Sunday, September 26, 2010


"He also enjoyed driving into La Jolla village every afternoon to fetch the mail and do the shopping, chatting with the postman and the grocer as he made his rounds...activities which for him passed for a social life...They would sit in the living room, before the big picture window with it's view of the ocean, a view so extraordinary that Ray once wrote, "A radio writer once came down here to see me and he sat down in front of this window and cried because it was so beautiful. But we live here, and the hell with it." The truth was he disliked looking at the sea: 'too much water," he said, "too many drowned men."

- Raymond Chandler


The Long Embrace
Raymond Chandler and the Woman He Loved
Judith Freeman

Simmons passed on September 26th, of the first places his friends looked
for him was at North Bird, below Chandler's house. Chandler would lose
his beloved Cissy a few months later on December 12, 1954. Within a few years
his drinking would kill him.

Pulling out the 9'0" Balsa planing hull to ride a few for Bob today...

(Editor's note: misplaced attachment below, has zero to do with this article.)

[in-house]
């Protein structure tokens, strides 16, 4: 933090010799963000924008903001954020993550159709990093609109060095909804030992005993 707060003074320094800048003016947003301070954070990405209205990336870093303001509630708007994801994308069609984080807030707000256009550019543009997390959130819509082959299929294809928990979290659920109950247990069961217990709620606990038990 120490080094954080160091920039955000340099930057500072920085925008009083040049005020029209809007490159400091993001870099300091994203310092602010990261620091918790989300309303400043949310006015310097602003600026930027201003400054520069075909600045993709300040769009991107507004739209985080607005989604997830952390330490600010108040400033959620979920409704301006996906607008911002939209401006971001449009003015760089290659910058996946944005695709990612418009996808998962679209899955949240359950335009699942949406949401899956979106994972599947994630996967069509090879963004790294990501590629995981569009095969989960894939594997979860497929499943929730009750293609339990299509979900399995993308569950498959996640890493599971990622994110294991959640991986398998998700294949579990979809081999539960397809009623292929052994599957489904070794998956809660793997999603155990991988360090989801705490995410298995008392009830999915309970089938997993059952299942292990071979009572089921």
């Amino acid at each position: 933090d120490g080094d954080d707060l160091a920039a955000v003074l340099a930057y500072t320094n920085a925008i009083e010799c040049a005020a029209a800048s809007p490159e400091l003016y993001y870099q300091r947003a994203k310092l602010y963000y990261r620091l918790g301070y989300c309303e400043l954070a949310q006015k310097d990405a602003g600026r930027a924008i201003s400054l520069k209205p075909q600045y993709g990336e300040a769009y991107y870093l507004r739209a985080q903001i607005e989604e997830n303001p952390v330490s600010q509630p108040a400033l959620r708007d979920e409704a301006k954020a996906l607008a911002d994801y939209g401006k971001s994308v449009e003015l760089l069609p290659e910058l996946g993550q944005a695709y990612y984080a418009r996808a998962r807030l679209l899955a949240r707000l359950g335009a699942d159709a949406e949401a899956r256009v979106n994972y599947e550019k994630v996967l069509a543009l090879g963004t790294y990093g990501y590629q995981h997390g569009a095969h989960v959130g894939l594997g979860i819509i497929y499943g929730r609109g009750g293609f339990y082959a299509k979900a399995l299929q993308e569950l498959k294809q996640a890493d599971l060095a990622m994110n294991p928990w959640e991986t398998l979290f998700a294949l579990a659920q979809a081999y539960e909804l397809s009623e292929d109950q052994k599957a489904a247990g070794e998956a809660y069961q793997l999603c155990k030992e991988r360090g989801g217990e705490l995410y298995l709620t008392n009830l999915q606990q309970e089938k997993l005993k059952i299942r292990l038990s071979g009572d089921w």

where Simmons rode his last one.


Anonymous said...

After reading and watching the things you post - combining that with interviews and film parts I´ve seen, I´m tempted to attempt write pretentious,lachrymose (prefer the French: larmoyant) and probably just simply pathetic commentaries. My profession let´s me sip some of the best jetstreams, but because of my location, the way I was raised and the families I have to support and raise, I´m not in a position to convey certain things the way you are. (And I cannot ride a stand-up surfboard like you, for that matter.) Keep doing, what you are doing, please. Regards, from 11 hrs away in landlocked Europe.

Dr. Robert said...

As a youth in the early 70's, and, when I got the opportunity and inclination, I would sit in my car above San Simeon Point and absorb Raymond Chandler.

California Noir, a place and experience that at that point in time was still visible, not that far away.

He was one of many writers and thinkers that informed me; after that, it was back to the surf.
Always back to the surf.

For many years I used to think I was the only one who remembered Bob Simmons.
Or Raymond Chandler.

Wow, you got em' both.

hydrodynamica said...

Chandler published the Big Sleep in 1939, his first novel. Simmons learned to surf that year. He wrote the Long Goodbye, his last (my favorite) in 1953. He wrote it in the house at North Bird in La Jolla. So his writing happened during the time that Simmons surfed in Southern California. To know a little of Simmons and Chandler is the best way i know to be able to live in this place...without them it would be unbearably bleak.